(define smallprimes (vector 2 3 5 7 11 13 17 19 23 29 31 37 41 43 47 53 59 61 67 71 73 79 83 89 97 101 103 107 109 113 127 131 137 139 149 151 157 163 167 173 179 181 191 193 197 199 211 223 227 229 233 239 241 251 257 263 269 271 277 281 283 293 307 311 313 317 331 337 347 349 353 359 367 373 379 383 389 397 401 409 419 421 431 433 439 443 449 457 461 463 467 479 487 491 499 503 509 521 523 541 547 557 563 569 571 577 587 593 599 601 607 613 617 619 631 641 643 647 653 659 661 673 677 683 691 701 709 719 727 733 739 743 751 757 761 769 773 787 797 809 811 821 823 827 829 839 853 857 859 863 877 881 883 887 907 911 919 929 937 941 947 953 967 971 977 983 991 997))
We could, of course, use a sequential search technique to look for a value
in this vector. However, binary search is much more efficient. What procedure
should we use for getkey
? Well, each value is its own key, so
we use (lambda (x) x)
. The values are ordered numerically, so
we use <
for lessthan.
For example,
> (binarysearch 231 smallprimes (lambda (x) x) <) 1 > (binarysearch 241 smallprimes (lambda (x) x) <) 52 > (vectorlength smallprimes) 168
In procedure form, we might write
(define issmallprime (lambda (candidate) (binarysearch candidate smallprimes (lambda (x) x) <)))
Now, how many recursive calls do we do in determining whether or not a candidate value is a small prime? If we were doing a linear search, we'd need to look at all 168 primes less than 1000, so approximately 168 recursive calls would be necessary. In binary search, we split the 168 into two groups of approximately 84 (one step), split one of those groups of 84 into two groups of 42 (another step), split one of those groups into two groups of 21 (another step), split one of those groups of 21 into two groups of 20 (we'll assume that we don't find the value), split 10 into 5, 5 into 2, 2 into 1, and then either find it or don't. That's only about six recursive calls. Much better than the 168.
Now, suppose we listed another 168 or so primes. In linear search, we would now have to do 336 recursive calls. With binary search, we'd only have to do one more recursive call (splitting the 336 or so primes into two groups of 168).
This slow growth in the number of recursive calls (that is, when you double the number of elements to search, you double the number of recursive calls in sequential search, but only add one to the number of recursive calls in binary search) is one of the reasons that computer scientists love binary search.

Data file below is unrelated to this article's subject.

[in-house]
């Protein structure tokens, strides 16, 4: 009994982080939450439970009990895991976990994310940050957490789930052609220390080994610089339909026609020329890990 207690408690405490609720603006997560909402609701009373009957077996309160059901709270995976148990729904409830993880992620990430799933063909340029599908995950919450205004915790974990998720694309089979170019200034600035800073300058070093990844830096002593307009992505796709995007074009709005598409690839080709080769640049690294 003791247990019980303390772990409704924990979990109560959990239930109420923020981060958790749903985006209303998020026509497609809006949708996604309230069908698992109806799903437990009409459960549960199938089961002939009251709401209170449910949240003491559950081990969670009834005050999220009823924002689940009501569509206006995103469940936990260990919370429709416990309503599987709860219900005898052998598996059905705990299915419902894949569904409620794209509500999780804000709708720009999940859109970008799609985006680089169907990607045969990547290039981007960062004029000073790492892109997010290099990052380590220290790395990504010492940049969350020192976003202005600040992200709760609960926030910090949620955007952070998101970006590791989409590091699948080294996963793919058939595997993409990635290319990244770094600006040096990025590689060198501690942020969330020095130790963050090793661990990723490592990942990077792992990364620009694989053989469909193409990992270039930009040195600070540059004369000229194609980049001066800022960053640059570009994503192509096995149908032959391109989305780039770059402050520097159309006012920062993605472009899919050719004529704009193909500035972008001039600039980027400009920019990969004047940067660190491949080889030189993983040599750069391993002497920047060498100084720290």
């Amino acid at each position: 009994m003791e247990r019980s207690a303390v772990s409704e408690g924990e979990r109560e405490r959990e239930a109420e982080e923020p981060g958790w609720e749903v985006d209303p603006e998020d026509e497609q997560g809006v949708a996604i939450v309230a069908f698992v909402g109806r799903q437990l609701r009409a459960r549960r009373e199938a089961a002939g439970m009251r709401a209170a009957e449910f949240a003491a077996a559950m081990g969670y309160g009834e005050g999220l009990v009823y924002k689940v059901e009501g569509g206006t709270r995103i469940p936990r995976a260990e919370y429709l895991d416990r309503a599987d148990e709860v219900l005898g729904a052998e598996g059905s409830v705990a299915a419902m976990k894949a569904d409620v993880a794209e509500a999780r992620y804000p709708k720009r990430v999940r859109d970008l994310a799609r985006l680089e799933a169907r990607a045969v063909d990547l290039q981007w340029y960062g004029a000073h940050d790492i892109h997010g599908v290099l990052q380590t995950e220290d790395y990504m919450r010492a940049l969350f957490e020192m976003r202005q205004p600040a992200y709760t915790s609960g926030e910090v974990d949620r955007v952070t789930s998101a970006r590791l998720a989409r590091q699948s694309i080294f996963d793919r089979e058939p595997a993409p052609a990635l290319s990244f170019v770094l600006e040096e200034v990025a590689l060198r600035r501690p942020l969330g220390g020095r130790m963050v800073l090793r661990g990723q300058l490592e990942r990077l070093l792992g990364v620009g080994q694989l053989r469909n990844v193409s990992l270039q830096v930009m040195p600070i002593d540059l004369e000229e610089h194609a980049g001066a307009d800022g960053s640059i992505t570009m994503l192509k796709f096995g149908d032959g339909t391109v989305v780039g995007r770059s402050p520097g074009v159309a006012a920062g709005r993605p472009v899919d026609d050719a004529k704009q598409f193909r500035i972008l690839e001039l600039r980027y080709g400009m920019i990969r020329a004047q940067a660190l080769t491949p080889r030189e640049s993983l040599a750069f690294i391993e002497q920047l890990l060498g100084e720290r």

For binarysearch
to work correctly, we need to have a sorted
vector. Checking that a vector is sorted will require looking at every
neighboring pair of values, so it is not something we want to do every time
we call binary search. However, it is helpful to have such a procedure available.
;;; Procedure: ;;; sorted? ;;; Parameters: ;;; vec, a vector ;;; getkey, a procedure that extracts keys from the elements of vec ;;; lessthan?, a procedure that compares keys ;;; Purpose: ;;; Determine if vec is sorted by key ;;; Produces: ;;; issorted?, a Boolean ;;; Preconditions: ;;; getkey should be applicable to any value in vec. ;;; lessthan? should be applicable to any two values returned by getkey. ;;; Postconditions: ;;; If, for all reasonable i, ;;; (lessthan? (getkey (vectorref vec i)) (getkey (vectorref vec (+ i 1)))) ;;; then issorted is #t. ;;; Otherwise, ;;; issorted is #f. (define sorted? (lambda (vec getkey lessthan?) (let ((veclen (vectorlength vec))) (letrec ((kernel (lambda (i) (or (= i ( veclen 1)) (and (lessthan? (getkey (vectorref vec i)) (getkey (vectorref vec (+ i 1)))) (kernel (+ i 1))))))) (kernel 0)))))
Here are some tests for the vectors we defined earlier.
> (sorted? smallprimes id <) #t > (sorted? grades car stringci<?) #t
http://www.cs.grinnell.edu/~rebelsky/Courses/CS151/History/Readings/searching.html
.
[Skip to Body]
Primary:
[Front Door]
[Syllabus]
[Glance]
[Search]

[Academic Honesty]
[Instructions]
Current:
[Outline]
[EBoard]
[Reading]
[Lab]
[Assignment]
Groupings:
[EBoards]
[Examples]
[Exams]
[Handouts]
[Homework]
[Labs]
[Outlines]
[Projects]
[Readings]
Reference:
[Scheme Report (R5RS)]
[Scheme Reference]
[DrScheme Manual]
Related Courses:
[CSC151 2006F (Rebelsky)]
[CSC151.01 2007S (Davis)]
[CSCS151 2005S (Stone)]
Disclaimer:
I usually create these pages on the fly
, which means that I rarely
proofread them and they may contain bad grammar and incorrect details.
It also means that I tend to update them regularly (see the history for
more details). Feel free to contact me with any suggestions for changes.
This document was generated by
Siteweaver on Thu Sep 13 20:55:16 2007.
The source to the document was last modified on Tue Apr 17 09:40:31 2007.
This document may be found at http://www.cs.grinnell.edu/~rebelsky/Courses/CS151/2007S/Readings/searching.html
.
You may wish to validate this document's HTML ; ;
Samuel A. Rebelsky, rebelsky@grinnell.eduhttp://creativecommons.org/licenses/bync/2.5/
or send a letter to Creative Commons, 543 Howard Street, 5th Floor,
San Francisco, California, 94105, USA.